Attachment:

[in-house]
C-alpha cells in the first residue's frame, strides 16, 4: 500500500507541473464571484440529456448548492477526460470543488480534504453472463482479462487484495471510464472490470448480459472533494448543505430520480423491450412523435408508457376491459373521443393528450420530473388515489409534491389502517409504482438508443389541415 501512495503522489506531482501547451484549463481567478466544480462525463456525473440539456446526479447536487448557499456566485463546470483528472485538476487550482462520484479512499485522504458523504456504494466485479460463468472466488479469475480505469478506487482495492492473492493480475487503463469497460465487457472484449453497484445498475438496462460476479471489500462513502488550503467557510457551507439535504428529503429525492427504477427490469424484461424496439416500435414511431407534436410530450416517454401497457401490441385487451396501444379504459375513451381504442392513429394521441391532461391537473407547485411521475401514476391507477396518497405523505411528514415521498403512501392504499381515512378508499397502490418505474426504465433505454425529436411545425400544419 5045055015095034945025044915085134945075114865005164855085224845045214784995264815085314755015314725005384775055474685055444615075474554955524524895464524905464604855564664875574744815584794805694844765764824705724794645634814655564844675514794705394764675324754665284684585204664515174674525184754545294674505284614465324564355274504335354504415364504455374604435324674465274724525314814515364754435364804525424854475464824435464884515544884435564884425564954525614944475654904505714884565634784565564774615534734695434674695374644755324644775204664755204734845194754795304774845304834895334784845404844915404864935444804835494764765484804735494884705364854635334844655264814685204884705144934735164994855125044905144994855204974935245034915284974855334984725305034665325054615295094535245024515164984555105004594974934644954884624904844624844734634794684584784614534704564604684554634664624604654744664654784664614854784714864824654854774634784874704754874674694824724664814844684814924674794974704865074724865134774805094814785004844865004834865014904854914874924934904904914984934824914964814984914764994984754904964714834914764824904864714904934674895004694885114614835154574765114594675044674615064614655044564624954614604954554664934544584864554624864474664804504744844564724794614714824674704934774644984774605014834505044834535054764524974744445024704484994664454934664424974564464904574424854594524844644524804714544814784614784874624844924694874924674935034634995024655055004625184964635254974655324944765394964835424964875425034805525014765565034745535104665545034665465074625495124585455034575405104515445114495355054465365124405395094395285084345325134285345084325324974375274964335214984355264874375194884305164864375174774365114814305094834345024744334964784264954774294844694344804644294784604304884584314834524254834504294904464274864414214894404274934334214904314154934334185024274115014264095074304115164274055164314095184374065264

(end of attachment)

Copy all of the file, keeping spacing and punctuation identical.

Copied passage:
[in-house]
C-alpha cells in the first residue's frame, strides 16, 4: 500500500507541473464571484440529456448548492477526460470543488480534504453472463482479462487484495471510464472490470448480459472533494448543505430520480423491450412523435408508457376491459373521443393528450420530473388515489409534491389502517409504482438508443389541415 501512495503522489506531482501547451484549463481567478466544480462525463456525473440539456446526479447536487448557499456566485463546470483528472485538476487550482462520484479512499485522504458523504456504494466485479460463468472466488479469475480505469478506487482495492492473492493480475487503463469497460465487457472484449453497484445498475438496462460476479471489500462513502488550503467557510457551507439535504428529503429525492427504477427490469424484461424496439416500435414511431407534436410530450416517454401497457401490441385487451396501444379504459375513451381504442392513429394521441391532461391537473407547485411521475401514476391507477396518497405523505411528514415521498403512501392504499381515512378508499397502490418505474426504465433505454425529436411545425400544419 5045055015095034945025044915085134945075114865005164855085224845045214784995264815085314755015314725005384775055474685055444615075474554955524524895464524905464604855564664875574744815584794805694844765764824705724794645634814655564844675514794705394764675324754665284684585204664515174674525184754545294674505284614465324564355274504335354504415364504455374604435324674465274724525314814515364754435364804525424854475464824435464884515544884435564884425564954525614944475654904505714884565634784565564774615534734695434674695374644755324644775204664755204734845194754795304774845304834895334784845404844915404864935444804835494764765484804735494884705364854635334844655264814685204884705144934735164994855125044905144994855204974935245034915284974855334984725305034665325054615295094535245024515164984555105004594974934644954884624904844624844734634794684584784614534704564604684554634664624604654744664654784664614854784714864824654854774634784874704754874674694824724664814844684814924674794974704865074724865134774805094814785004844865004834865014904854914874924934904904914984934824914964814984914764994984754904964714834914764824904864714904934674895004694885114614835154574765114594675044674615064614655044564624954614604954554664934544584864554624864474664804504744844564724794614714824674704934774644984774605014834505044834535054764524974744445024704484994664454934664424974564464904574424854594524844644524804714544814784614784874624844924694874924674935034634995024655055004625184964635254974655324944765394964835424964875425034805525014765565034745535104665545034665465074625495124585455034575405104515445114495355054465365124405395094395285084345325134285345084325324974375274964335214984355264874375194884305164864375174774365114814305094834345024744334964784264954774294844694344804644294784604304884584314834524254834504294904464274864414214894404274934334214904314154934334185024274115014264095074304115164274055164314095184374065264